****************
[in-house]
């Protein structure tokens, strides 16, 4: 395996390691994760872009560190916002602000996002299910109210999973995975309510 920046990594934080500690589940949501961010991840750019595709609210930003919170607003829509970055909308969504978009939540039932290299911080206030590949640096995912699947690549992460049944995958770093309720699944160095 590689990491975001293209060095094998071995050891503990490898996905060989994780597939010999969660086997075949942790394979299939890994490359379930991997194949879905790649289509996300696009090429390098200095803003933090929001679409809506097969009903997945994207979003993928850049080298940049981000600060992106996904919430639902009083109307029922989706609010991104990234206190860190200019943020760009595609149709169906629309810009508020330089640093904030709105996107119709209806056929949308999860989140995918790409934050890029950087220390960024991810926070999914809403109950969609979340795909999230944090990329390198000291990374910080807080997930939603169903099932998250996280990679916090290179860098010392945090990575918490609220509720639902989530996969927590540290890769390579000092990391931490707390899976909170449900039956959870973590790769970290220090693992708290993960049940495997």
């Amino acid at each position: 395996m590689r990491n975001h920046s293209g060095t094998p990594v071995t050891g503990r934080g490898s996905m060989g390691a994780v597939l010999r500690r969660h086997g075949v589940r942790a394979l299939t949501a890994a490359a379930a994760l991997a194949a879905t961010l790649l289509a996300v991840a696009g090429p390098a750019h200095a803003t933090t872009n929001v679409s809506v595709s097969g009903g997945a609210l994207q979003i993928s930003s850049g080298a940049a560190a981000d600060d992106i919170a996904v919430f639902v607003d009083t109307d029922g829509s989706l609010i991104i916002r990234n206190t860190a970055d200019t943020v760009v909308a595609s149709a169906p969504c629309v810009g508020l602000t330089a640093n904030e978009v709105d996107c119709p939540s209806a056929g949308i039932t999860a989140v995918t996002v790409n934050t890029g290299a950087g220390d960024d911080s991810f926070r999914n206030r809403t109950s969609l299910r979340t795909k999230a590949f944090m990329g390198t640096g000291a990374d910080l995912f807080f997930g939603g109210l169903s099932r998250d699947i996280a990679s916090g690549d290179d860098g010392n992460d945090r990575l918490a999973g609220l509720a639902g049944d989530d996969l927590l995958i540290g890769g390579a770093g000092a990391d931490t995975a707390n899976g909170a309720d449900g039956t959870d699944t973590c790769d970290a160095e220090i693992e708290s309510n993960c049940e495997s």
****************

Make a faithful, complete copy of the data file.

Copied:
[in-house]
């Protein structure tokens, strides 16, 4: 395996390691994760872009560190916002602000996002299910109210999973995975309510 920046990594934080500690589940949501961010991840750019595709609210930003919170607003829509970055909308969504978009939540039932290299911080206030590949640096995912699947690549992460049944995958770093309720699944160095 590689990491975001293209060095094998071995050891503990490898996905060989994780597939010999969660086997075949942790394979299939890994490359379930991997194949879905790649289509996300696009090429390098200095803003933090929001679409809506097969009903997945994207979003993928850049080298940049981000600060992106996904919430639902009083109307029922989706609010991104990234206190860190200019943020760009595609149709169906629309810009508020330089640093904030709105996107119709209806056929949308999860989140995918790409934050890029950087220390960024991810926070999914809403109950969609979340795909999230944090990329390198000291990374910080807080997930939603169903099932998250996280990679916090290179860098010392945090990575918490609220509720639902989530996969927590540290890769390579000092990391931490707390899976909170449900039956959870973590790769970290220090693992708290993960049940495997």
């Amino acid at each position: 395996m590689r990491n975001h920046s293209g060095t094998p990594v071995t050891g503990r934080g490898s996905m060989g390691a994780v597939l010999r500690r969660h086997g075949v589940r942790a394979l299939t949501a890994a490359a379930a994760l991997a194949a879905t961010l790649l289509a996300v991840a696009g090429p390098a750019h200095a803003t933090t872009n929001v679409s809506v595709s097969g009903g997945a609210l994207q979003i993928s930003s850049g080298a940049a560190a981000d600060d992106i919170a996904v919430f639902v607003d009083t109307d029922g829509s989706l609010i991104i916002r990234n206190t860190a970055d200019t943020v760009v909308a595609s149709a169906p969504c629309v810009g508020l602000t330089a640093n904030e978009v709105d996107c119709p939540s209806a056929g949308i039932t999860a989140v995918t996002v790409n934050t890029g290299a950087g220390d960024d911080s991810f926070r999914n206030r809403t109950s969609l299910r979340t795909k999230a590949f944090m990329g390198t640096g000291a990374d910080l995912f807080f997930g939603g109210l169903s099932r998250d699947i996280a990679s916090g690549d290179d860098g010392n992460d945090r990575l918490a999973g609220l509720a639902g049944d989530d996969l927590l995958i540290g890769g390579a770093g000092a990391d931490t995975a707390n899976g909170a309720d449900g039956t959870d699944t973590c790769d970290a160095e220090i693992e708290s309510n993960c049940e495997s």